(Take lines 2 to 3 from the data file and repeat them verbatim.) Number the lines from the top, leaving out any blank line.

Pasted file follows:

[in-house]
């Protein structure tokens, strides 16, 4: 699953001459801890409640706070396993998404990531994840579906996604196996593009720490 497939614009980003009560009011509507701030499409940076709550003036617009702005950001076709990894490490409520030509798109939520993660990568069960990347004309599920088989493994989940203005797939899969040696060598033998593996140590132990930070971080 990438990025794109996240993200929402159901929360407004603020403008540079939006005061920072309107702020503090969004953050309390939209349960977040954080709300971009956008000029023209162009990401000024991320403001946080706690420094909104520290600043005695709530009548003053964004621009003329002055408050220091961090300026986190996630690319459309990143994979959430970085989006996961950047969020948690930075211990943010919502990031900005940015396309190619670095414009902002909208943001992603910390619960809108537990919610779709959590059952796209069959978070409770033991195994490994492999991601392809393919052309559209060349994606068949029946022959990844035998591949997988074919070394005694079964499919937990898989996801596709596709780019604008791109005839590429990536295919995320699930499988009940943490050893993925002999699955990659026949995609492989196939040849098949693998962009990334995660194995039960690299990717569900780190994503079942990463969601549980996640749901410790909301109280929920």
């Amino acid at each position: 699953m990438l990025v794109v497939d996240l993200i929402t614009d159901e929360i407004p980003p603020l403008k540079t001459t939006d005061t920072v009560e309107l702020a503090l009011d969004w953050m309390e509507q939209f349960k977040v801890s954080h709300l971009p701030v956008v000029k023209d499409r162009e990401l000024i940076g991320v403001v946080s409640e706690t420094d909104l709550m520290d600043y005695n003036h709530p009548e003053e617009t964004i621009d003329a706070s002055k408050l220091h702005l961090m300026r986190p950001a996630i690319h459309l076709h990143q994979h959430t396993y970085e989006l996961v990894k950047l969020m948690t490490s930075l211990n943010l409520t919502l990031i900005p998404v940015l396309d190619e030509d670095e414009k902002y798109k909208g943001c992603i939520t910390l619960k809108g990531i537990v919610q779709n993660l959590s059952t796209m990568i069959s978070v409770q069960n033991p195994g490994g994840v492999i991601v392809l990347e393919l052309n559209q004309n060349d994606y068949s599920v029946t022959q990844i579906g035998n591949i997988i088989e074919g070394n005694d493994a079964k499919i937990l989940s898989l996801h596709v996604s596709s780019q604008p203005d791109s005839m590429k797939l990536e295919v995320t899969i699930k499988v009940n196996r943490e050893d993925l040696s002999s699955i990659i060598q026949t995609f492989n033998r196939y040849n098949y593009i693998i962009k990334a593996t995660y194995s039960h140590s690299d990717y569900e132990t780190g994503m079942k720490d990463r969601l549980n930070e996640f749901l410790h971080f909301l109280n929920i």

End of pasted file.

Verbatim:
């Protein structure tokens, strides 16, 4: 699953001459801890409640706070396993998404990531994840579906996604196996593009720490 497939614009980003009560009011509507701030499409940076709550003036617009702005950001076709990894490490409520030509798109939520993660990568069960990347004309599920088989493994989940203005797939899969040696060598033998593996140590132990930070971080 990438990025794109996240993200929402159901929360407004603020403008540079939006005061920072309107702020503090969004953050309390939209349960977040954080709300971009956008000029023209162009990401000024991320403001946080706690420094909104520290600043005695709530009548003053964004621009003329002055408050220091961090300026986190996630690319459309990143994979959430970085989006996961950047969020948690930075211990943010919502990031900005940015396309190619670095414009902002909208943001992603910390619960809108537990919610779709959590059952796209069959978070409770033991195994490994492999991601392809393919052309559209060349994606068949029946022959990844035998591949997988074919070394005694079964499919937990898989996801596709596709780019604008791109005839590429990536295919995320699930499988009940943490050893993925002999699955990659026949995609492989196939040849098949693998962009990334995660194995039960690299990717569900780190994503079942990463969601549980996640749901410790909301109280929920």
């Amino acid at each position: 699953m990438l990025v794109v497939d996240l993200i929402t614009d159901e929360i407004p980003p603020l403008k540079t001459t939006d005061t920072v009560e309107l702020a503090l009011d969004w953050m309390e509507q939209f349960k977040v801890s954080h709300l971009p701030v956008v000029k023209d499409r162009e990401l000024i940076g991320v403001v946080s409640e706690t420094d909104l709550m520290d600043y005695n003036h709530p009548e003053e617009t964004i621009d003329a706070s002055k408050l220091h702005l961090m300026r986190p950001a996630i690319h459309l076709h990143q994979h959430t396993y970085e989006l996961v990894k950047l969020m948690t490490s930075l211990n943010l409520t919502l990031i900005p998404v940015l396309d190619e030509d670095e414009k902002y798109k909208g943001c992603i939520t910390l619960k809108g990531i537990v919610q779709n993660l959590s059952t796209m990568i069959s978070v409770q069960n033991p195994g490994g994840v492999i991601v392809l990347e393919l052309n559209q004309n060349d994606y068949s599920v029946t022959q990844i579906g035998n591949i997988i088989e074919g070394n005694d493994a079964k499919i937990l989940s898989l996801h596709v996604s596709s780019q604008p203005d791109s005839m590429k797939l990536e295919v995320t899969i699930k499988v009940n196996r943490e050893d993925l040696s002999s699955i990659i060598q026949t995609f492989n033998r196939y040849n098949y593009i693998i962009k990334a593996t995660y194995s039960h140590s690299d990717y569900e132990t780190g994503m079942k720490d990463r969601l549980n930070e996640f749901l410790h971080f909301l109280n929920i």